Tuesday, November 8, 2011


Let's just throw out a little scenario here:

Say there's an English assignment.  It's a quick one, a one-pager.  Prompt: Pick an image from our illustrated edition of Beowulf and talk about how it enhances the literature.  I take the assignment lightly, write a seriously snarky essay about how the whole concept of an illustrated edition is ridiculous because the images aren't even remotely related to the text. Thirty minutes, bam, I'm done. I get a check-plus (these college grading scales, they're intricate), a few stray exclamation points, some checks, an "excellent voice," and a "good!"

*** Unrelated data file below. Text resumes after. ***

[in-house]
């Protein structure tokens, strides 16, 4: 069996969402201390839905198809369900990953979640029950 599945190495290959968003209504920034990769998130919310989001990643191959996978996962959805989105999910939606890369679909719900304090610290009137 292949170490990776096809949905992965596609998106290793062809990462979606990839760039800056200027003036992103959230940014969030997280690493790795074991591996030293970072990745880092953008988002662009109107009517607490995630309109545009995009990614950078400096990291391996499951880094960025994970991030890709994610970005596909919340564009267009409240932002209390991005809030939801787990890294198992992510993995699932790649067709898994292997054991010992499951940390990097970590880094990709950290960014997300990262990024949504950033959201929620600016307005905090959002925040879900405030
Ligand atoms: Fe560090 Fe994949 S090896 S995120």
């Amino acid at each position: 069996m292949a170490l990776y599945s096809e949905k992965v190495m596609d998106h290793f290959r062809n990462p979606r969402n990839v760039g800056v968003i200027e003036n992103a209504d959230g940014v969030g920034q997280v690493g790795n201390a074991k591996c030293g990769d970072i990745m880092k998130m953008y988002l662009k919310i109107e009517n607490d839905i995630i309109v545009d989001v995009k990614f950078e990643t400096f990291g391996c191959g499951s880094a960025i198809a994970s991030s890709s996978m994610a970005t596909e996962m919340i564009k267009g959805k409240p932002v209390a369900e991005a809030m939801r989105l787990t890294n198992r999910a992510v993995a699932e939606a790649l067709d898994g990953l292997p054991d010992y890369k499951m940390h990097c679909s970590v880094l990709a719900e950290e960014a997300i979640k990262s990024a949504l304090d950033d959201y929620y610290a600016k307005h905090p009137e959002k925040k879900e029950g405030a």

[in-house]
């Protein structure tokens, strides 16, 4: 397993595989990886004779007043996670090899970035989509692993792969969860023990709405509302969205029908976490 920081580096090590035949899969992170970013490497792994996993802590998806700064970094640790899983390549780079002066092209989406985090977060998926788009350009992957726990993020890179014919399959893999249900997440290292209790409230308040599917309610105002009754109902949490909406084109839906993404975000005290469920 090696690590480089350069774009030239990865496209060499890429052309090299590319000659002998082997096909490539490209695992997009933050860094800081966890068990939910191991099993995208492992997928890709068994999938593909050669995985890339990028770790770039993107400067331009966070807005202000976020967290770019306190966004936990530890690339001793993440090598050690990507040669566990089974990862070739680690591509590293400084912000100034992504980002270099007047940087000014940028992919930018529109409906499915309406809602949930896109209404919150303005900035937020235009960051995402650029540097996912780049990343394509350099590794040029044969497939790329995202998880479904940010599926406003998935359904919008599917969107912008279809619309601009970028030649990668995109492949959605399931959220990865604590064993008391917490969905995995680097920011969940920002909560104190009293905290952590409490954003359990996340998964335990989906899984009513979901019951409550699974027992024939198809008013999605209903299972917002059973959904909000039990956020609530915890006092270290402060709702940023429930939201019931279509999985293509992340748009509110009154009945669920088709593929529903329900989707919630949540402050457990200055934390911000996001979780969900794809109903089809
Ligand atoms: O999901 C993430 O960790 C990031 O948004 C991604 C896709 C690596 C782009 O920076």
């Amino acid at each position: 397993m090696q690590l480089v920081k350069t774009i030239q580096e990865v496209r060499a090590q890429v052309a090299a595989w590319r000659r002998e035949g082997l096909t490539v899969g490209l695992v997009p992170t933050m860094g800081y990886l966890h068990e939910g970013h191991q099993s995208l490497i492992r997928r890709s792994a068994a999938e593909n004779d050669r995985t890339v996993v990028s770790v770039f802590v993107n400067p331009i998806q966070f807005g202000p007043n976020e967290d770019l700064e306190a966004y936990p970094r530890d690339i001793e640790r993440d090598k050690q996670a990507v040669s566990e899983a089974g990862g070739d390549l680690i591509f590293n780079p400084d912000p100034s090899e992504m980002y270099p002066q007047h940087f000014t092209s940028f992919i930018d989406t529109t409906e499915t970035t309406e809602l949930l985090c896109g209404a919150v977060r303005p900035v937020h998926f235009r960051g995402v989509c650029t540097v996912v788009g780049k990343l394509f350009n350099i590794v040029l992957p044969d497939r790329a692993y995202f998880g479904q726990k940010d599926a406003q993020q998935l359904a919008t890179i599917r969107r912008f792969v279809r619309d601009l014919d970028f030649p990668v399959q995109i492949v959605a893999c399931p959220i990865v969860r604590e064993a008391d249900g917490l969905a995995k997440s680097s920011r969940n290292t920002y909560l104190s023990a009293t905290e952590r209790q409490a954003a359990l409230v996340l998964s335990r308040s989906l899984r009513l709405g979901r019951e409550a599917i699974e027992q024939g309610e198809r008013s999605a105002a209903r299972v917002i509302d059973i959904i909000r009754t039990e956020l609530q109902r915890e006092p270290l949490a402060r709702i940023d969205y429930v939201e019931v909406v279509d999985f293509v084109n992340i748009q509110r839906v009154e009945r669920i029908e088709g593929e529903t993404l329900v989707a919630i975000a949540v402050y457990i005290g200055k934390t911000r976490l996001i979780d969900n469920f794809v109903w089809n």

Now let's say there's a longer assignment.  Four or five pages.  Crazy open-ended prompt about why literature is meaningful. I write an outline. I find evidence. I give some cute commentary. I take a risk, throwing in a cute line about Athena's funny sandals.  It's some serious effort.  I get it back and get the same grade as roughly 85% of the class...coincidentally, it was an 85%.

No big deal, I can handle that. But why is it that the quick little things that don't count for much of anything turn out so much happier than the clunkers that take up so much time and make up so much of my grade? It just doesn't make sense. Then again, neither does half the stuff that comes out of the man's mouth.

No comments:

Post a Comment